“Under the pact, Cuoco has signed a new pod deal and will turn her attention from scripted comedy to drama and will star in WarnerMedia streaming thriller The Flight Attendant, which is based on the book her Yes Norman banner optioned in 2017. Cuoco's company will exec produce the series alongside prolific producer Greg Berlanti. The new agreement also includes a talent holding deal for Cuoco's future acting services in a sign of just how competitive the demand for established talent has become in the Peak TV era.  

“Financial terms of the exclusive deal were not immediately available but it is likely considered a sizable deal given Cuoco was making north of $1 million per episode when Big Bang Theory wrapped its run in May.

“The pact extends Cuoco's relationship with the studio that she has called home for the past 12 years. She next will lead the voice cast and executive produce Harley Quinn, the adult-focused animated series from Warner Bros. Animation that is expected to debut in 2020.  

"‘I love that Warner Bros. is my home away from home, and I couldn’t be more excited to continue this incredibly collaborative and gratifying relationship. They’re stuck with me now!’ Cuoco said.

The Flight Attendant is based on the novel by Chris Bohjalian. The best-seller revolves around Cassandra Bowden, a binge-drinking flight attendant prone to blackouts who wakes up one morning next to a dead body and begins to lie as she looks to fill in the blanks from the fateful night in Dubai. Cuoco will star and exec produce alongside Berlanti and his Warners-based Berlanti Productions topper Sarah Schechter. Steve Yockey (Supernatural) will adapt the novel. Cuoco's Yes Norman topper Suzanne McCormack will co-exec produce.

“The thriller is but one of multiple projects Cuoco has in development at Warners. The actress and producer has also optioned Sick Girl, a psychological thriller based on the debut novel from Rachel Hargrove. Yes Norman, led by vp McCormack, will continue to develop projects for broadcast, cable, streaming and digital platforms across all of Warners' TV divisions. The company previously signed a pod deal back in 2017. Many of the Big Bang Theory stars received producing pacts as part of their record-setting talent deals to remain on the CBS comedy that ended as TV's longest-running multicam.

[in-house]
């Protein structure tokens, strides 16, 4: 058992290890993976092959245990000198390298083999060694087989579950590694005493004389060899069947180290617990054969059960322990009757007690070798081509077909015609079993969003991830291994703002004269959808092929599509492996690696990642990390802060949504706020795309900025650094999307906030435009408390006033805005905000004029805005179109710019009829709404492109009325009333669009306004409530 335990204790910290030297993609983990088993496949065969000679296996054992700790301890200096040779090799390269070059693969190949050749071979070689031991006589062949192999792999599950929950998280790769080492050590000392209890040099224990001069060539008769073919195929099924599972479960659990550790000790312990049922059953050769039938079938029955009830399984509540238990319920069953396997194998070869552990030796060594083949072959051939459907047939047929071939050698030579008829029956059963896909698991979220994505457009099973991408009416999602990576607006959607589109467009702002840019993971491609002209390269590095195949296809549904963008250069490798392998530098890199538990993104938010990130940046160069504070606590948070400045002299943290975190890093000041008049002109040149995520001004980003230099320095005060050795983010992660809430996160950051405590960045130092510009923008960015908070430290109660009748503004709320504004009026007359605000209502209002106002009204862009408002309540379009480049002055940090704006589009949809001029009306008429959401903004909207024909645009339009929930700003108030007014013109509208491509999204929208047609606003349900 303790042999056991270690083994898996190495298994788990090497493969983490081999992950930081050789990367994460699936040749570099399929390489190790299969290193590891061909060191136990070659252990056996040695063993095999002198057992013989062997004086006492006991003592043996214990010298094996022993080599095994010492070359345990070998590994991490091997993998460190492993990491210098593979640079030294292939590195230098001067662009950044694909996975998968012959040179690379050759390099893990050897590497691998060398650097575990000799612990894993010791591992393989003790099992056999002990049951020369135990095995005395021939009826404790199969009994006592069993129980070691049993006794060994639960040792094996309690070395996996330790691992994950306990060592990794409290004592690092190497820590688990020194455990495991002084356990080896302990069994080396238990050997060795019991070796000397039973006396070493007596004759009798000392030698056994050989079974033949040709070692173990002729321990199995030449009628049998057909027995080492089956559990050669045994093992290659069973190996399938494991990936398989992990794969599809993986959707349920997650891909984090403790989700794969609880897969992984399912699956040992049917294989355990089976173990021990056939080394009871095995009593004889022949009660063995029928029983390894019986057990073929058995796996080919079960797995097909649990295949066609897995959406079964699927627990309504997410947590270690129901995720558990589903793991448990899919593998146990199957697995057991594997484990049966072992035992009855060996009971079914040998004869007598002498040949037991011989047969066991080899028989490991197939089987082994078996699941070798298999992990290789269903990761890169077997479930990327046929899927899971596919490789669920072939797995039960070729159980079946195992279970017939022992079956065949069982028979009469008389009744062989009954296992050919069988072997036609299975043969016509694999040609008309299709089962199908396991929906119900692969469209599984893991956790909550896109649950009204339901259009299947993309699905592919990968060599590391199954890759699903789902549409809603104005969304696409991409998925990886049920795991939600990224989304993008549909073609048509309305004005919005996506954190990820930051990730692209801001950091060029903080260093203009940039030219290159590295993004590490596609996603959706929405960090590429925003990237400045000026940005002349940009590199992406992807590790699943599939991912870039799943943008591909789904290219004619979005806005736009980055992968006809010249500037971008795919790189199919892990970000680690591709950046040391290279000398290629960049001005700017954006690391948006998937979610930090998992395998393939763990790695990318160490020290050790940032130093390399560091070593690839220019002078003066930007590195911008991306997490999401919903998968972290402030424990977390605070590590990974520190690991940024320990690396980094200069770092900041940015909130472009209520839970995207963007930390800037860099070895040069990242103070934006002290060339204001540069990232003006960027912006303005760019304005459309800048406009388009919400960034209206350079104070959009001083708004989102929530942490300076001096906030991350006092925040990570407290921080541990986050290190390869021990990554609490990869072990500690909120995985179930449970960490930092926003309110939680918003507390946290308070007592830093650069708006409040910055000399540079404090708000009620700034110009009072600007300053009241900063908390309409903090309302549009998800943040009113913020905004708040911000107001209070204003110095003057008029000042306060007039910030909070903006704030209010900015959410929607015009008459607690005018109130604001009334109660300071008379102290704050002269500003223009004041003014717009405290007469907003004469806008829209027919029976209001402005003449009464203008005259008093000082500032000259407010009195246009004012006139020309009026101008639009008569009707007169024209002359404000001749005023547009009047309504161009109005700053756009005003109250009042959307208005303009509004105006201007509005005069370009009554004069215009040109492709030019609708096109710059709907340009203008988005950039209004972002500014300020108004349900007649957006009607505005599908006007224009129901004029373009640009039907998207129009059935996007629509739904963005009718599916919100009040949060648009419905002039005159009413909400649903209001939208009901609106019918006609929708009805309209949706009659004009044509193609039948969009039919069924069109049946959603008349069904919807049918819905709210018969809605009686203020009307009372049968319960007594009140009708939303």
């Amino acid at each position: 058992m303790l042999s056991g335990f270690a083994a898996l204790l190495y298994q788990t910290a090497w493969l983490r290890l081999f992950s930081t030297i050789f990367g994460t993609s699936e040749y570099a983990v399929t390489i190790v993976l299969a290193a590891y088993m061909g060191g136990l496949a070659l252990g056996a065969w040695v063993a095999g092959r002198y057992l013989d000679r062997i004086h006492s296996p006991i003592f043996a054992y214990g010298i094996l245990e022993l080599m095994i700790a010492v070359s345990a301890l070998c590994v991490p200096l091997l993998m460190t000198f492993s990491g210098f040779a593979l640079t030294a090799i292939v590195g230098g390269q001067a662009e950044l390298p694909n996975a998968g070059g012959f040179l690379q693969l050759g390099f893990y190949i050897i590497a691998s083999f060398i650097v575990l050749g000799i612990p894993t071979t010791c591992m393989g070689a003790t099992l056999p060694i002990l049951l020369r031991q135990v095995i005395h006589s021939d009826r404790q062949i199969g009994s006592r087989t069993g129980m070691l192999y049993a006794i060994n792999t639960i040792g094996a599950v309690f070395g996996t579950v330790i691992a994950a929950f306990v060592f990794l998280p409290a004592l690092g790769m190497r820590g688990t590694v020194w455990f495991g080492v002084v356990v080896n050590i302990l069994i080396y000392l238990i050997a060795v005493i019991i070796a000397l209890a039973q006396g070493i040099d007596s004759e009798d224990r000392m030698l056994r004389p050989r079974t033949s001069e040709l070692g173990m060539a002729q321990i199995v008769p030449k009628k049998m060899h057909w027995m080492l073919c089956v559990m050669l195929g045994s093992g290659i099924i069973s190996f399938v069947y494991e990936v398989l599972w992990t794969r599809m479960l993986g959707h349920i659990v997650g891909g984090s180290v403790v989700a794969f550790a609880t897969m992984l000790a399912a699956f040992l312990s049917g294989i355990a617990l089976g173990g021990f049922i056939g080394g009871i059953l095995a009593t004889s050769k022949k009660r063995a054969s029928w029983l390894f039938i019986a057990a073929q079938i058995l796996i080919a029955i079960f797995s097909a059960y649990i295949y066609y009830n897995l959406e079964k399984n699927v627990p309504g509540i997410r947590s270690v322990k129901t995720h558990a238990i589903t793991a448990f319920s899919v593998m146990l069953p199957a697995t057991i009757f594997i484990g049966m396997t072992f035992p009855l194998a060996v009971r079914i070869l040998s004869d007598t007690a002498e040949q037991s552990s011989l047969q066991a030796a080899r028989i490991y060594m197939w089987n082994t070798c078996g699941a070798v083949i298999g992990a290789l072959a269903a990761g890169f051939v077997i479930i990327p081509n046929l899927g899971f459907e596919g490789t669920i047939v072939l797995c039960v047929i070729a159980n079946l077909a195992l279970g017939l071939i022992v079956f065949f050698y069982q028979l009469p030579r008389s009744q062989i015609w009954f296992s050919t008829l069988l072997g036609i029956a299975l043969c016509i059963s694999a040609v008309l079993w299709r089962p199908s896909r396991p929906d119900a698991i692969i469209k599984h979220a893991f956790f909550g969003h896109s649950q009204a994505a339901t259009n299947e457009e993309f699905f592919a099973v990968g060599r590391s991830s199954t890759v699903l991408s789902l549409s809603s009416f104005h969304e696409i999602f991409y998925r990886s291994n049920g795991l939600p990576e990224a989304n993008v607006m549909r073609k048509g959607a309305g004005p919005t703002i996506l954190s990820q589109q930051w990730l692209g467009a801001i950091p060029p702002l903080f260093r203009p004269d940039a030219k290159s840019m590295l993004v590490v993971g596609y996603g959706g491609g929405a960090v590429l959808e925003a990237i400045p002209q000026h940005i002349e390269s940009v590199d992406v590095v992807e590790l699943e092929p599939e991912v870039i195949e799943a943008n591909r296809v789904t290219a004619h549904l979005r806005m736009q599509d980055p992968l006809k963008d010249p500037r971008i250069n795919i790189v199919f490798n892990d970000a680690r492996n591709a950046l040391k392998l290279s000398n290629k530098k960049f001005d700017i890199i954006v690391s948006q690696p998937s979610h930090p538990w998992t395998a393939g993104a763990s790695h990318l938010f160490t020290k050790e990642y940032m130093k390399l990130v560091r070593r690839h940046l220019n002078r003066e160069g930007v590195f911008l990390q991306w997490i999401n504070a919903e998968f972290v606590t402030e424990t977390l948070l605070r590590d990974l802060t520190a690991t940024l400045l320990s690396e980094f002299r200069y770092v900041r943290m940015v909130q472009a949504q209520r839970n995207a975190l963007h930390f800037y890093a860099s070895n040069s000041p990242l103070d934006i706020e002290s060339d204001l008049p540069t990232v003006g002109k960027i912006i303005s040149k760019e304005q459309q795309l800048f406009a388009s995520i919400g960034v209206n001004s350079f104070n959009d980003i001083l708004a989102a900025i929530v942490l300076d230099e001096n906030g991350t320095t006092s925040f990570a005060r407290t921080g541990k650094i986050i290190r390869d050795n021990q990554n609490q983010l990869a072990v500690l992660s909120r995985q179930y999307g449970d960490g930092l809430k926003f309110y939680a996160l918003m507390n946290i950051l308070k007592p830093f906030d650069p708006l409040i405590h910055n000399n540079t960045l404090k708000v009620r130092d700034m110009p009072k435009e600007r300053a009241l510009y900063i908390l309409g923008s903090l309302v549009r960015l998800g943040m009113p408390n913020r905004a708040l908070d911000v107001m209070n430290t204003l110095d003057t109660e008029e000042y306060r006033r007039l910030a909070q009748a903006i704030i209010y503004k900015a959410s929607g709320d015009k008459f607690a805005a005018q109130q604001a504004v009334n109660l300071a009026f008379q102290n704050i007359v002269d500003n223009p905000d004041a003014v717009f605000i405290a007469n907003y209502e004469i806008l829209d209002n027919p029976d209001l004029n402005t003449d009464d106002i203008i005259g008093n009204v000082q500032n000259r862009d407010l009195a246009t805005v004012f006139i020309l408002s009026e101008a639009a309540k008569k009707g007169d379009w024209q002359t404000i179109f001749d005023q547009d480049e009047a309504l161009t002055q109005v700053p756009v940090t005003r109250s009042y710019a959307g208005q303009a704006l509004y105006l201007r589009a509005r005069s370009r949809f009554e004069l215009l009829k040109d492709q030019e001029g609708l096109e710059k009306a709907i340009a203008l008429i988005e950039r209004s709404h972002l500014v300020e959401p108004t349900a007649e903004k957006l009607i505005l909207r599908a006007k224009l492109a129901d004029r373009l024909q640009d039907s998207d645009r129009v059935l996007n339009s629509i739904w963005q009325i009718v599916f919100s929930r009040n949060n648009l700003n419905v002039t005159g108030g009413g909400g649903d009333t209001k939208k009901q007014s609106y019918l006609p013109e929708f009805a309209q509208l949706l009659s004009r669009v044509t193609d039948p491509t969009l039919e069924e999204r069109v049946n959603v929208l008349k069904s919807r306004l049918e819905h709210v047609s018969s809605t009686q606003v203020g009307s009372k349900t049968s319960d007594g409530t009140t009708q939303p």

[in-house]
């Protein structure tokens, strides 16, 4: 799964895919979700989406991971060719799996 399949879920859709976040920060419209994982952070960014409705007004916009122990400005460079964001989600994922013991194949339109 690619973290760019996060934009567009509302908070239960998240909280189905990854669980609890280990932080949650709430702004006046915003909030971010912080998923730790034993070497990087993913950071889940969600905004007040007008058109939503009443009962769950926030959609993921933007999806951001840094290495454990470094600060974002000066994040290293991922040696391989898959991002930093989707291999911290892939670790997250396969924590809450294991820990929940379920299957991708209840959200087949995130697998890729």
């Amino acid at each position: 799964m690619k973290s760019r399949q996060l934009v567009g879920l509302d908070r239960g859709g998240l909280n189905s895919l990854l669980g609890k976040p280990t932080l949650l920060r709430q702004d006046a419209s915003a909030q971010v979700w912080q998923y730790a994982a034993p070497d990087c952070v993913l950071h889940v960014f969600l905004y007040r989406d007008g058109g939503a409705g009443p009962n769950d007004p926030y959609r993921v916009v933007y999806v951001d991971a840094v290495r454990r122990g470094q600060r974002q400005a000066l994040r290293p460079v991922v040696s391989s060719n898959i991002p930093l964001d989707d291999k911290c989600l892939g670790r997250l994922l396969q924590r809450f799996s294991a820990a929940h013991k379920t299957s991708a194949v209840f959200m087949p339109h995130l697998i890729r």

The Flight Attendant is the latest series earmarked for WarnerMedia's forthcoming streaming service. The platform, set to launch in beta in the fourth quarter of the year. It joins Paul Feig's comedic anthology Love Life starring Anna Kendrick; Ansel Egort drama Tokyo Vice, Dune: The Sisterhood, half-hour comedy Made for Love (half-hour comedy) andlimited series Station Eleven.

“The thriller is also Berlanti's first show for WarnerMedia's streaming service and brings the busy producer's TV record back up to 18 scripted series after CBS canceled The Red Line. Those series air across six platforms, including four of five broadcast networks. He now has streaming shows on Netflix (You, Chilling Adventures of Sabrina) and Warners-backed DC Universe (Titans, Doom Patrol, Stargirl).”


Per TheWrap, “Netflix has given a 10-episode series order to a series adaptation of Neil Gaiman’s The Sandman comic, the streaming service said Monday.

“The live-action adaptation from Warner Bros. Television will be written by Wonder Woman and Grey’s Anatomy alum Allan Heinberg. Batman v. Superman writer David S. Goyer will executive produce.

“‘We’re thrilled to partner with the brilliant team that is Neil Gaiman, David S. Goyer and Allan Heinberg to finally bring Neil’s iconic comic book series, The Sandman, to life onscreen,’ Netflix’s Channing Dungey, vice president of originals, said in a statement. ‘From its rich characters and storylines to its intricately built-out worlds, we’re excited to create an epic original series that dives deep into this multi-layered universe beloved by fans around the world.’

“The series is an adaptation of the Vertigo comic book series created by Gaiman in 1989, which centers on Morpheus, The ‘Dream King’ and one of seven god-like figures known as the ‘Endless,’ as he mends the cosmic — and human — mistakes he’s made during his vast existence.

“Netflix describes the series as ‘a rich blend of modern myth and dark fantasy in which contemporary fiction, historical drama and legend are seamlessly interwoven.’

“Hollywood has long had its eye on adapting The Sandman, though the project has languished in several iterations of development limbo for years. Most recently, a feature film adaptation starring Joseph Gordon-Levitt was in the works at New Line in 2013 until the actor announced that he had parted ways with the project in 2016.

“In the meantime, Gaiman has seen several of his other works adapted for screen, including American Gods on Starz and the limited series version of Good Omens at Amazon.”

Happy 4th of July. Back on Monday . . . .